Classic Pro Tips: How Not to Break Your Fly Rod

Leaning your rods against the car while you wader-up can lead to disaster. (Dramatization.)
Photo by Phil Monahan

[Editor’s Note: This was originally written a few years ago for an article in American Angler, but the information is important enough that I’ll probably repost it every year. Plus I love the above photo of Orvis’s Head of Rod & Tackle, Steve Hemkens.]

Sure, most fly rods come with a lifetime guarantee these days, but breaking your rod can be a real drag. It often means a ruined trip and some down time, while you wait for repairs. Here are 5 ways you can protect your favorite rod:

1. Keep it in its tube until you are ready to go fishing. We’ve all heard about ceiling fans and car windows snapping tips, but there are thousands of ways you can bust a rod by goofing off when you shouldn’t be. It’s very difficult to break a rod while it is in its case, so the more time it spends in the tube the safer it is. This is especially true in boats, where many stowed rods are broken by a falling angler or a misplaced step.

2. Even when it is in its case, don’t leave a rod baking in the hot sun, especially in a car. When a rod overheats, all manner of bad stuff can happen, from delamination to melting glue to cork problems. This is especially dangerous if you’ve put the rod away wet (which you also shouldn’t do). Keep the rod tubes in your car covered.

A loose ferrule can cause cracks in the female end or cause the male ferrule to break off.
Photo by Phil Monahan

3. Check your ferrules periodically while you’re fishing. As ferrules loosen, there’s less and less material keeping the two rod sections connected when the rod flexes. At a certain point, there’s simply not enough, and the material snaps. This is true of all kinds of ferrules. Check them often, and reseat them when necessary.

4. Use the butt section of the rod—its strongest part—to fight fish. If you rear back with a high rod tip, you put all the pressure on the thinnest part of the rod. And don’t grab the rod blank above the cork with your free hand. Instead of supporting the blank, this actually removes the butt section from the equation, giving you less power.

5. Learn to cast better. If you can keep from smashing a size 2 Conehead Woolly Bugger into your blank during the cast, you’ll get fewer nicks that could compromise the integrity of the blank.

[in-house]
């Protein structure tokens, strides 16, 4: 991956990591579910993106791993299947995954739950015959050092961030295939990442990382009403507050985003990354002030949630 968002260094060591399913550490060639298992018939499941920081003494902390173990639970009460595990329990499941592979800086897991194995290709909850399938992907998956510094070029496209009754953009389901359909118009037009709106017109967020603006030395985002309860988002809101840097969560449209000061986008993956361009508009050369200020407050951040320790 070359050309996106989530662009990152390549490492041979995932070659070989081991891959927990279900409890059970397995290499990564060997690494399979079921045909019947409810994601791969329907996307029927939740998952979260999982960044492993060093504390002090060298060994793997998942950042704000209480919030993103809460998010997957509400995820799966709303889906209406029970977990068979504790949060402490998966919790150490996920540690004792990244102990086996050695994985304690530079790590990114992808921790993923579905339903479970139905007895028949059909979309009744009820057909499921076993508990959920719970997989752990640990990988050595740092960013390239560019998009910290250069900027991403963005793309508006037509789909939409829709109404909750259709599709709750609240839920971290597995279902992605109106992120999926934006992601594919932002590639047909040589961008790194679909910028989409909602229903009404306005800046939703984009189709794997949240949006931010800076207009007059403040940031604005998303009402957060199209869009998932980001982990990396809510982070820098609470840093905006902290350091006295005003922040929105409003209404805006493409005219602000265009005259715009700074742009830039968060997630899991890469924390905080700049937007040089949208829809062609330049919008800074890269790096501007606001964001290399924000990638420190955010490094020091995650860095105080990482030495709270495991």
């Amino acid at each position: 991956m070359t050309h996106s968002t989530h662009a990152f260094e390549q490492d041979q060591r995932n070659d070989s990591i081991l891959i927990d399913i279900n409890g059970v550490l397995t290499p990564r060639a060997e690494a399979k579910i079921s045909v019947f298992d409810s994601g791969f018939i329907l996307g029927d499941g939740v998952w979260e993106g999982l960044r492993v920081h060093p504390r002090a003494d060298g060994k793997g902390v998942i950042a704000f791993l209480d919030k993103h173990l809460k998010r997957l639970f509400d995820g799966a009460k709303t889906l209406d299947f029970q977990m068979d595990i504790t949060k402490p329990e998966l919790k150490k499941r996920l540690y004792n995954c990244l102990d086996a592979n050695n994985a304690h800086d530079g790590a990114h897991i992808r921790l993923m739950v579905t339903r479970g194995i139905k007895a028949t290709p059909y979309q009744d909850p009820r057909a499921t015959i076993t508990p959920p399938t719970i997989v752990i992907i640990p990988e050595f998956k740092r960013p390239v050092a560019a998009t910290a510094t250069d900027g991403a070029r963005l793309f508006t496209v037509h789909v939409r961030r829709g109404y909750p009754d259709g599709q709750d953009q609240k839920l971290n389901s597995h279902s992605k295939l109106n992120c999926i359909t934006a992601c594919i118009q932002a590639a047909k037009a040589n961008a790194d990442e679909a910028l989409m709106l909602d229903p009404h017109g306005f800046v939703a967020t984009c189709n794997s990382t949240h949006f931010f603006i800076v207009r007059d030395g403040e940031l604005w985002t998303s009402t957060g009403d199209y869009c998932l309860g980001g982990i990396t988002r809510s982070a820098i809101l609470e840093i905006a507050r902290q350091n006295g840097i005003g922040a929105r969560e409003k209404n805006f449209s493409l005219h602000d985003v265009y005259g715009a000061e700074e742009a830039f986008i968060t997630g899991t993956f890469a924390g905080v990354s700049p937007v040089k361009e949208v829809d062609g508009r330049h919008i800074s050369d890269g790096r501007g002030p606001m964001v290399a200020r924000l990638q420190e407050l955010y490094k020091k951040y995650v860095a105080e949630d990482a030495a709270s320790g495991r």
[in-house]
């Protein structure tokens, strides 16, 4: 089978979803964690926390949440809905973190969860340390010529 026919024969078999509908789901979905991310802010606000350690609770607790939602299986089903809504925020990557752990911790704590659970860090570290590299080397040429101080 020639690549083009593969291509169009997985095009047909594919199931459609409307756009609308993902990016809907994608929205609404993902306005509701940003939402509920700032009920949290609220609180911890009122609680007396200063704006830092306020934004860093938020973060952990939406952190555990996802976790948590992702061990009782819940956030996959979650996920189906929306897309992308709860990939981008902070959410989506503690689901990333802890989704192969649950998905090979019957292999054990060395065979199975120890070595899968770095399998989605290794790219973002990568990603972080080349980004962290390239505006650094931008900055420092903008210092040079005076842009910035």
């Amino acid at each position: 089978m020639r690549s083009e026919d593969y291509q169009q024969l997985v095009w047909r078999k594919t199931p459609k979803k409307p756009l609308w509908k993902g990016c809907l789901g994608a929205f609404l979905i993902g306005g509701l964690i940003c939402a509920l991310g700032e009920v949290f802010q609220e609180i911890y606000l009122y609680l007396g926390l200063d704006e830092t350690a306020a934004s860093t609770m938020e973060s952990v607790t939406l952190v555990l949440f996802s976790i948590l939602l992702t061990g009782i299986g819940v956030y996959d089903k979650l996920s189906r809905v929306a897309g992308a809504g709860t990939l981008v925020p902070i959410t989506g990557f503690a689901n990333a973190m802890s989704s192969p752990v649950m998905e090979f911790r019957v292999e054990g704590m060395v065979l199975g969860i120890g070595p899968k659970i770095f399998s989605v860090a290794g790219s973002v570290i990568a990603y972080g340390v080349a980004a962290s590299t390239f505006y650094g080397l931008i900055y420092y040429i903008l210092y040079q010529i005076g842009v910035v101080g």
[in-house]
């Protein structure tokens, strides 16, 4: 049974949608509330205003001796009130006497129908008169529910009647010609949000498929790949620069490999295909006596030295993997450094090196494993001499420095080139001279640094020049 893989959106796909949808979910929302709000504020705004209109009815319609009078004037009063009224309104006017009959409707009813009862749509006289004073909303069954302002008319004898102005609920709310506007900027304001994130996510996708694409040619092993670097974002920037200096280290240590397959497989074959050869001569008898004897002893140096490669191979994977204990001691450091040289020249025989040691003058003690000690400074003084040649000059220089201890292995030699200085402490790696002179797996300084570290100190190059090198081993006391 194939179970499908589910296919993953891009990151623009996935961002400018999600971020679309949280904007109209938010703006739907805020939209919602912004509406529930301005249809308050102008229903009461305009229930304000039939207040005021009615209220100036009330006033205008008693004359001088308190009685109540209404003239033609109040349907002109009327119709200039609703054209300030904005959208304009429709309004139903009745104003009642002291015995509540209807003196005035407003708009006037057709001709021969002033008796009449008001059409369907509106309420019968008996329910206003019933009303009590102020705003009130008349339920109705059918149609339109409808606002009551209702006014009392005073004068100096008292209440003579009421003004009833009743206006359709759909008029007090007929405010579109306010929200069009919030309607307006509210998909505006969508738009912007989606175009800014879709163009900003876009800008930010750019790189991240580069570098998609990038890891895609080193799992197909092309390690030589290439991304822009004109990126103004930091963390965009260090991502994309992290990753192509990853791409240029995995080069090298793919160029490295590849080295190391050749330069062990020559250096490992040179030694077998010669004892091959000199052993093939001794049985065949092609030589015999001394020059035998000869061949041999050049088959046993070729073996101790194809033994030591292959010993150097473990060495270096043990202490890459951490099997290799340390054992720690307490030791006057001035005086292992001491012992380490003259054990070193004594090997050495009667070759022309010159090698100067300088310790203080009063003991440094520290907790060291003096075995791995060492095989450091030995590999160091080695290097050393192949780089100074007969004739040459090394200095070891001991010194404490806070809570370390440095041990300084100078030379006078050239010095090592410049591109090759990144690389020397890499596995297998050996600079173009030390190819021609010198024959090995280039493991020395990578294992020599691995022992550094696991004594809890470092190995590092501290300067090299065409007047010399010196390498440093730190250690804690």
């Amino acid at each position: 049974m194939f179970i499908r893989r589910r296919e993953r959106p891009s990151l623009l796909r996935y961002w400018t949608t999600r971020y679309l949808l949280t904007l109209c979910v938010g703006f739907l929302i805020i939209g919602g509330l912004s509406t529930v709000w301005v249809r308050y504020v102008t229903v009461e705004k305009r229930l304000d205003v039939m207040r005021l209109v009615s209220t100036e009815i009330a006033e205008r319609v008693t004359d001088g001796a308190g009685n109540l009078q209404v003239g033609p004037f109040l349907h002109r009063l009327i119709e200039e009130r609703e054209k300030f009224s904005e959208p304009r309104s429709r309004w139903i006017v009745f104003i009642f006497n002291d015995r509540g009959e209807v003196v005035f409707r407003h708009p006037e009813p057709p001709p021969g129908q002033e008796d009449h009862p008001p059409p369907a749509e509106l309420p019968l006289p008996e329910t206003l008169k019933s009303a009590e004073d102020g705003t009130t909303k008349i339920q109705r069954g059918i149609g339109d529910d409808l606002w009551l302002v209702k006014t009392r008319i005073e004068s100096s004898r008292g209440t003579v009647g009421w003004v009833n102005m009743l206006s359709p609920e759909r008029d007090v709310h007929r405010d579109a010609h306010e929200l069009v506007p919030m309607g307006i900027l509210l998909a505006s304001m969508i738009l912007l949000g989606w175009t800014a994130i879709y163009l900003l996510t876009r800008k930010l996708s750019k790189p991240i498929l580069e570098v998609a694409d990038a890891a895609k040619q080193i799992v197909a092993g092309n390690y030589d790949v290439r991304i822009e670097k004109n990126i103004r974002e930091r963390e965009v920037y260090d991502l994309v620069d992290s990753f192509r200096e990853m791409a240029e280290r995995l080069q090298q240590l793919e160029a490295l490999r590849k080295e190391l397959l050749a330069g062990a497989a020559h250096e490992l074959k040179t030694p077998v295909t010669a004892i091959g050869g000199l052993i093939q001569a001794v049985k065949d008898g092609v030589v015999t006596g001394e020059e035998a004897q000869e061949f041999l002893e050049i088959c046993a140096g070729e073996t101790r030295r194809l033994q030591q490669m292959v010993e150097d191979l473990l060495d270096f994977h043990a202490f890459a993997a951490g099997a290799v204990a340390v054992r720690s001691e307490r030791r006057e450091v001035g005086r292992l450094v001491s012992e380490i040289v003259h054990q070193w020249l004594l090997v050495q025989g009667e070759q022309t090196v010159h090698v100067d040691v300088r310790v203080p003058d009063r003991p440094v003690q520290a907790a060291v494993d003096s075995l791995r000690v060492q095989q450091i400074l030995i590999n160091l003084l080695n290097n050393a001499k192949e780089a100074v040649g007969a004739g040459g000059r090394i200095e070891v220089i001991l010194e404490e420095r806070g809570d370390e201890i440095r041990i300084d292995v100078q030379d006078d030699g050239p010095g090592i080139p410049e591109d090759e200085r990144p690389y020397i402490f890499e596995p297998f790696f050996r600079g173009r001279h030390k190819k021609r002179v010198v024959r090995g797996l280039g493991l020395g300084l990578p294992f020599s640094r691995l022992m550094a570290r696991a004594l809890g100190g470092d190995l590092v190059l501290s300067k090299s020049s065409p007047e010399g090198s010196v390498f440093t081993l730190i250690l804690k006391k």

14 thoughts on “Classic Pro Tips: How Not to Break Your Fly Rod”

  1. Thanks for the tip about laving the rod in a hot car…..guilty as charged. Hell to get apart afterwards.

  2. Guiding fly fishers I see a few rods get broken every year. It’s always a good idea to keep your rod in some kind of holder as you are dressing for, or undressing from, fishing. Try to save rigging up your rod for last. Same when you’re done for the day – take your rod down last thing.

  3. Note Not only have car doors, electric windows and boot lids been an issue as the unfortunate culprits of many a broken rod but now the folding exterior mirrors on newer vehicles can be added to that list!!

  4. Add “don’t carelessly lay your rod down by your feet while you rerig.” Been there, done that!

  5. Don’t leave rods for too long in a cold car for extended periods of time either. Extreme cold can cause cracks in some of the higher modulus graphite compounds out there

  6. I’m not expecting a reply but watch tf out for embankments behind you fishing on a lake. Constantly snagging grass behind you on a cast i think is the reason why I just broke my pole 20 minutes ago.

  7. Thanks for pointing out that as ferrules loosen, there’s less and less material keeping the two-rod sections connected when the rod flexes. My husband has been having problems with his rods breaking lately, and I think it might be the ferrules. I think I’m going to buy him some graphite ferrules so that he has extra and so that he can replace them when they need to be replaced so he can stop breaking his fishing rods.

  8. Embarrassed to say I left my rod in the car on what I thought was a not-so-hot day. The tip ended up pushed up against the windshield and melted into a bit of a curve.

  9. More detail needs to be given on how to pressure the butt and not the tip. A video, showing each (the right way and the wrong way). I see this helpful tip provided a lot, but no one illustrates it. It’s not self evident.

  10. Hey Albert, Thanks for your informative fishing tips article. I love fishing, that’s why I’m here to read your informative article. Here you mention about the “Break Your Fly Rod” I really support your article. Fishing is very important in our life because fishing give us a lot of things like Vitamin D, reduces stress, increase brain health, creates family bonding, keeps you physically fit, and you will get clean and fresh air. So that’s why fishing is good for us.

  11. I like how you mentioned that it is important to check your equipment while you are fishing. My uncle mentioned to me last night that he wants to experience a fly fishing trip for his birthday next week and asked if I have any idea what is the best option to do. Thanks to this informative article and I’ll be sure to tell him that it will be much better if they consult fly fishing trip services as they can answer all our inquiries and will provide great memories and experience.

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